We should care more about online privacy

A person clicking the "Accept" button without reading the "Terms & Conditions" page of an app.
Photo: Orchid Chakma

You talk to your friend about how bad your cavities have gotten and an ad for a toothpaste pops up on Facebook the very same day. You brush it off, share a meme about the platform eavesdropping on your conversation, and wait to see how many reacts you get. The creepily accurate ad is pondered momentarily but ultimately forgotten.

This experience may be more common on Facebook primarily because they are more obvious about it. However, it is not limited to just social media platforms, as voice recordings on Alexa have been found as text logs on Amazon servers, even after being deleted by their owners. A report discovered that Google still tracked users, despite their location history being disabled. These weren't isolated incidents in recent years, unfortunately.

The European Union's General Data Protection Regulation went into effect in 2018, requiring transparency from any company with a digital presence operating in the EU, signifying a tipping point where even a law was enacted to counteract it. The law had a nice ripple effect, spurring certain tech giants to extend these rights to non-EU citizens as well.

Data breaches like the Cambridge Analytica scandal have motivated many to start using online privacy tools in a bid to take matters into their own hands. VPNs and adblockers seem to be the majority's first line of defence, but other sophisticated tools have also emerged in the market due to growing security concerns. Dedicated private browsers, encrypted messaging apps, tools that mask emails and credit cards, services that search the dark web for data leaks, and even entire operating systems that provide online anonymity have been useful in limiting users' digital footprints.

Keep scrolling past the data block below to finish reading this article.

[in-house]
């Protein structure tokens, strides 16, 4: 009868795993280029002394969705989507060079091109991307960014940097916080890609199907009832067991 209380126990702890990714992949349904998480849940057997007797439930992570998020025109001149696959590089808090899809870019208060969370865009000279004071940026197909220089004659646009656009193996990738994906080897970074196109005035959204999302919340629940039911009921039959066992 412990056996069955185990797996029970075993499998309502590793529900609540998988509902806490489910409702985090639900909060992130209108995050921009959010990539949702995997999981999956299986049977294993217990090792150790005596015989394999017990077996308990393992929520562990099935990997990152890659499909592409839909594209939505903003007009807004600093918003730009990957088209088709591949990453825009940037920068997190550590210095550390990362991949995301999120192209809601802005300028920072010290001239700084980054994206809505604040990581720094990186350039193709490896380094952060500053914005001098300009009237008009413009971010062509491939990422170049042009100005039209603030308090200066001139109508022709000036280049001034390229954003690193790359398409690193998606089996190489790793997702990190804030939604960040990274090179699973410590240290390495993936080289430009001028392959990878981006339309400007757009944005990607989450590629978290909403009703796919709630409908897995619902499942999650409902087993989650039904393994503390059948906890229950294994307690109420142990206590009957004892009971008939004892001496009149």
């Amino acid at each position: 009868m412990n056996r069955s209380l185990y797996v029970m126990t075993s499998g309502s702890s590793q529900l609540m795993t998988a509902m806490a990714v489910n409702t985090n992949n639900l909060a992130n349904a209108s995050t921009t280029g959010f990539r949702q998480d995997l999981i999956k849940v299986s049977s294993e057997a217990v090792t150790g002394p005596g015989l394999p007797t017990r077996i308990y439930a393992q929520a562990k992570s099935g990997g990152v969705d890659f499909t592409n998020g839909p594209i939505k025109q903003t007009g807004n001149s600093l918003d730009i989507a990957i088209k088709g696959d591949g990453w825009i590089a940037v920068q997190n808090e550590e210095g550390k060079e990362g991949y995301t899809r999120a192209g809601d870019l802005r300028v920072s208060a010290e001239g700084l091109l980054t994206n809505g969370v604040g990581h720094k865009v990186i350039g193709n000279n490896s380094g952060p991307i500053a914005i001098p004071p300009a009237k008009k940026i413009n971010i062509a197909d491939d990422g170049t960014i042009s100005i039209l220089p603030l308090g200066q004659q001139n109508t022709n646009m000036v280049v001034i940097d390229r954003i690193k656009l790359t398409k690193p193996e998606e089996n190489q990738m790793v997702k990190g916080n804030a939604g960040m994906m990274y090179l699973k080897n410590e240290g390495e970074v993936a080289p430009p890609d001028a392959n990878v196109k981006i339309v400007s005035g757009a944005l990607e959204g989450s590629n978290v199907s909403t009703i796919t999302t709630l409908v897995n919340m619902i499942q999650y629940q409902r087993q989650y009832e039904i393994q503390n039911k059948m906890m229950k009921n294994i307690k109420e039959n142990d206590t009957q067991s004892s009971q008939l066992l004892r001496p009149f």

At the end of the day, it is still unrealistic to expect people to reject technology because some corporations may or may not be keeping their data. No amount of fear mongering or paranoia would motivate people to give up something as useful as Google, even if it knows more about them than their best friend. Hence, making jokes about big data is as far as most get.

On the flip side, it's not feasible for companies to stop collecting data altogether. Information is the price we pay for using social media, and viewing most content on the internet, "free" of cost since businesses need to generate revenue somehow or the other. The data is also used to personalise our experience on the internet and help improve customer experience.

When it comes to internet usage, a compromise has to be made between convenience and security. Raising awareness about how much personal information is being taken and whether it's a reasonable transaction for digital consumption is one way to fix the power balance between users and websites.

While it's very tempting to click on "accept all cookies" and move on with our lives, keeping an extension that auto-deletes cookies might be a good one-time investment as well.


1. The Washington Post (May 6, 2019). Alexa has been eavesdropping on you this whole time.

2. Associated Press (August 14, 2018). Google tracks your movements, like it or not.

Ziba Mahdi is your resident pessimist. Cheer her up at [email protected]